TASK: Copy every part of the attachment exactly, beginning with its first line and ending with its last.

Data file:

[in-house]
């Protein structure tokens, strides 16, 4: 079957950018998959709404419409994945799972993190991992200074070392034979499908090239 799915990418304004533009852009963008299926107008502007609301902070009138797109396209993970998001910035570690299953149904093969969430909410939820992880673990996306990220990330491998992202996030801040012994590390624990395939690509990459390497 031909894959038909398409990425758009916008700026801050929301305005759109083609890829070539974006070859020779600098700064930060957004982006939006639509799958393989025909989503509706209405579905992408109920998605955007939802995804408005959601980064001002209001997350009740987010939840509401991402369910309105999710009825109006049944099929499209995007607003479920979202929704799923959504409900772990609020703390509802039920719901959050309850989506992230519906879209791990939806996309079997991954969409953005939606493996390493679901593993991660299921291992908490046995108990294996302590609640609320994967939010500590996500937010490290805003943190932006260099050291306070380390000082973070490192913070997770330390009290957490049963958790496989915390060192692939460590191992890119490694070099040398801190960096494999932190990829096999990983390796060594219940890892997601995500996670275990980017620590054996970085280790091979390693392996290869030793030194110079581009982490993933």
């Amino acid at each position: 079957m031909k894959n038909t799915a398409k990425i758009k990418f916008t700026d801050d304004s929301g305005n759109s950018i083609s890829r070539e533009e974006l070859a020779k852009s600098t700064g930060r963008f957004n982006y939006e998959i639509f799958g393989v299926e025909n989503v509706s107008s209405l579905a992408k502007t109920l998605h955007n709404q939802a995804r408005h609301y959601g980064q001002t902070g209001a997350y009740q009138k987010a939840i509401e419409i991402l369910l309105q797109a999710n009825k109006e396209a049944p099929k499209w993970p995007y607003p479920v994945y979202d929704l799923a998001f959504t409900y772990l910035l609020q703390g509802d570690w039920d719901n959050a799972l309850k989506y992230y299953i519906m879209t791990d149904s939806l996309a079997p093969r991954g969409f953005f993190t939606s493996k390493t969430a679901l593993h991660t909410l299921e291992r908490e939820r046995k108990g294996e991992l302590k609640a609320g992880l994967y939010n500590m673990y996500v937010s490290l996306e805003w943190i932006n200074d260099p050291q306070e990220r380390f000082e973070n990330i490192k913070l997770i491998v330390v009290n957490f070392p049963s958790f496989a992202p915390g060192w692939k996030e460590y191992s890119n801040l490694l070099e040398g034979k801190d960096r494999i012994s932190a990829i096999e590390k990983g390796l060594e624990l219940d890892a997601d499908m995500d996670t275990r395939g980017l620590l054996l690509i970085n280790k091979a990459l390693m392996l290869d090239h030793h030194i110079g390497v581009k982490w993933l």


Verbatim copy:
[in-house]
């Protein structure tokens, strides 16, 4: 079957950018998959709404419409994945799972993190991992200074070392034979499908090239 799915990418304004533009852009963008299926107008502007609301902070009138797109396209993970998001910035570690299953149904093969969430909410939820992880673990996306990220990330491998992202996030801040012994590390624990395939690509990459390497 031909894959038909398409990425758009916008700026801050929301305005759109083609890829070539974006070859020779600098700064930060957004982006939006639509799958393989025909989503509706209405579905992408109920998605955007939802995804408005959601980064001002209001997350009740987010939840509401991402369910309105999710009825109006049944099929499209995007607003479920979202929704799923959504409900772990609020703390509802039920719901959050309850989506992230519906879209791990939806996309079997991954969409953005939606493996390493679901593993991660299921291992908490046995108990294996302590609640609320994967939010500590996500937010490290805003943190932006260099050291306070380390000082973070490192913070997770330390009290957490049963958790496989915390060192692939460590191992890119490694070099040398801190960096494999932190990829096999990983390796060594219940890892997601995500996670275990980017620590054996970085280790091979390693392996290869030793030194110079581009982490993933």
């Amino acid at each position: 079957m031909k894959n038909t799915a398409k990425i758009k990418f916008t700026d801050d304004s929301g305005n759109s950018i083609s890829r070539e533009e974006l070859a020779k852009s600098t700064g930060r963008f957004n982006y939006e998959i639509f799958g393989v299926e025909n989503v509706s107008s209405l579905a992408k502007t109920l998605h955007n709404q939802a995804r408005h609301y959601g980064q001002t902070g209001a997350y009740q009138k987010a939840i509401e419409i991402l369910l309105q797109a999710n009825k109006e396209a049944p099929k499209w993970p995007y607003p479920v994945y979202d929704l799923a998001f959504t409900y772990l910035l609020q703390g509802d570690w039920d719901n959050a799972l309850k989506y992230y299953i519906m879209t791990d149904s939806l996309a079997p093969r991954g969409f953005f993190t939606s493996k390493t969430a679901l593993h991660t909410l299921e291992r908490e939820r046995k108990g294996e991992l302590k609640a609320g992880l994967y939010n500590m673990y996500v937010s490290l996306e805003w943190i932006n200074d260099p050291q306070e990220r380390f000082e973070n990330i490192k913070l997770i491998v330390v009290n957490f070392p049963s958790f496989a992202p915390g060192w692939k996030e460590y191992s890119n801040l490694l070099e040398g034979k801190d960096r494999i012994s932190a990829i096999e590390k990983g390796l060594e624990l219940d890892a997601d499908m995500d996670t275990r395939g980017l620590l054996l690509i970085n280790k091979a990459l390693m392996l290869d090239h030793h030194i110079g390497v581009k982490w993933l």